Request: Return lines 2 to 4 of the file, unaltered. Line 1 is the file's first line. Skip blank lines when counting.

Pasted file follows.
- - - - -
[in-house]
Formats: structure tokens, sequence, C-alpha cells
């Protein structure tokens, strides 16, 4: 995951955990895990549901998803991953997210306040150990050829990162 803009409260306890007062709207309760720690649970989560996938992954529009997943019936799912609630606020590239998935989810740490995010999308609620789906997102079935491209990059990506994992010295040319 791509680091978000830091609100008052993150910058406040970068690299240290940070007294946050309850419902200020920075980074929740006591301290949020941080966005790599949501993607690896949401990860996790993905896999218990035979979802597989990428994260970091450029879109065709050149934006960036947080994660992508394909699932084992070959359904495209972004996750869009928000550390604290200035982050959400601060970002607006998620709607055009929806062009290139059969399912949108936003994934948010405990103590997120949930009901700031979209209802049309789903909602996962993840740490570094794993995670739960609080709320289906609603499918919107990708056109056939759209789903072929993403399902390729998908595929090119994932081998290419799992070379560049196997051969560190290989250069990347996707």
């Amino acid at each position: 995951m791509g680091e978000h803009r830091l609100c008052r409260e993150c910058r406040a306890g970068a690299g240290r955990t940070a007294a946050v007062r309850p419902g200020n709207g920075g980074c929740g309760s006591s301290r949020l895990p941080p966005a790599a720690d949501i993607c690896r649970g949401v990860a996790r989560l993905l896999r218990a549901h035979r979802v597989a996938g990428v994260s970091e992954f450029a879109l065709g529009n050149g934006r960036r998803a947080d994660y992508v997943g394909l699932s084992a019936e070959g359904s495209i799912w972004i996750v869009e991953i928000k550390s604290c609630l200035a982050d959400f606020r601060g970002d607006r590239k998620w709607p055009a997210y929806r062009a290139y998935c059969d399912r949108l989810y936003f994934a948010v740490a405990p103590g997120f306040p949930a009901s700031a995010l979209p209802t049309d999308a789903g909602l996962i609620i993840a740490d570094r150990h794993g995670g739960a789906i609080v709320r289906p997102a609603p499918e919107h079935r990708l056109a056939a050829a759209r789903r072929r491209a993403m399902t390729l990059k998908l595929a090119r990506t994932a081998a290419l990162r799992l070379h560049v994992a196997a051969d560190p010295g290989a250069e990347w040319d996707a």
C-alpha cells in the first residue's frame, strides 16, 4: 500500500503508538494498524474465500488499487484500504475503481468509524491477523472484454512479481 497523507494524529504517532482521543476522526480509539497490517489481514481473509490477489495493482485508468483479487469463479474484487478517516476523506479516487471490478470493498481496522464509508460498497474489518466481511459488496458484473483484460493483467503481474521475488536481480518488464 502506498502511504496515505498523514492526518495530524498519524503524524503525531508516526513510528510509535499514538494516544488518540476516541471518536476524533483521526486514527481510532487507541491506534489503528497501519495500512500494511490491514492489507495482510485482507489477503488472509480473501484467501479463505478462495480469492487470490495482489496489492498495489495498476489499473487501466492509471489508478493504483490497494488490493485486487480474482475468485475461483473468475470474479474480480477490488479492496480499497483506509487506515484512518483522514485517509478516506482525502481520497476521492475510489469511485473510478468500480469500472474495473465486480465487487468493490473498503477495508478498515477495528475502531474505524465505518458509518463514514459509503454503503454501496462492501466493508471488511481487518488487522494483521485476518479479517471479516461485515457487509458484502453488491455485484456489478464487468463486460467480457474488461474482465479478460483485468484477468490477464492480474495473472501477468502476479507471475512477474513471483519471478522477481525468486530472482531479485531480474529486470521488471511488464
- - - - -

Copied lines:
Formats: structure tokens, sequence, C-alpha cells
């Protein structure tokens, strides 16, 4: 995951955990895990549901998803991953997210306040150990050829990162 803009409260306890007062709207309760720690649970989560996938992954529009997943019936799912609630606020590239998935989810740490995010999308609620789906997102079935491209990059990506994992010295040319 791509680091978000830091609100008052993150910058406040970068690299240290940070007294946050309850419902200020920075980074929740006591301290949020941080966005790599949501993607690896949401990860996790993905896999218990035979979802597989990428994260970091450029879109065709050149934006960036947080994660992508394909699932084992070959359904495209972004996750869009928000550390604290200035982050959400601060970002607006998620709607055009929806062009290139059969399912949108936003994934948010405990103590997120949930009901700031979209209802049309789903909602996962993840740490570094794993995670739960609080709320289906609603499918919107990708056109056939759209789903072929993403399902390729998908595929090119994932081998290419799992070379560049196997051969560190290989250069990347996707």
């Amino acid at each position: 995951m791509g680091e978000h803009r830091l609100c008052r409260e993150c910058r406040a306890g970068a690299g240290r955990t940070a007294a946050v007062r309850p419902g200020n709207g920075g980074c929740g309760s006591s301290r949020l895990p941080p966005a790599a720690d949501i993607c690896r649970g949401v990860a996790r989560l993905l896999r218990a549901h035979r979802v597989a996938g990428v994260s970091e992954f450029a879109l065709g529009n050149g934006r960036r998803a947080d994660y992508v997943g394909l699932s084992a019936e070959g359904s495209i799912w972004i996750v869009e991953i928000k550390s604290c609630l200035a982050d959400f606020r601060g970002d607006r590239k998620w709607p055009a997210y929806r062009a290139y998935c059969d399912r949108l989810y936003f994934a948010v740490a405990p103590g997120f306040p949930a009901s700031a995010l979209p209802t049309d999308a789903g909602l996962i609620i993840a740490d570094r150990h794993g995670g739960a789906i609080v709320r289906p997102a609603p499918e919107h079935r990708l056109a056939a050829a759209r789903r072929r491209a993403m399902t390729l990059k998908l595929a090119r990506t994932a081998a290419l990162r799992l070379h560049v994992a196997a051969d560190p010295g290989a250069e990347w040319d996707a």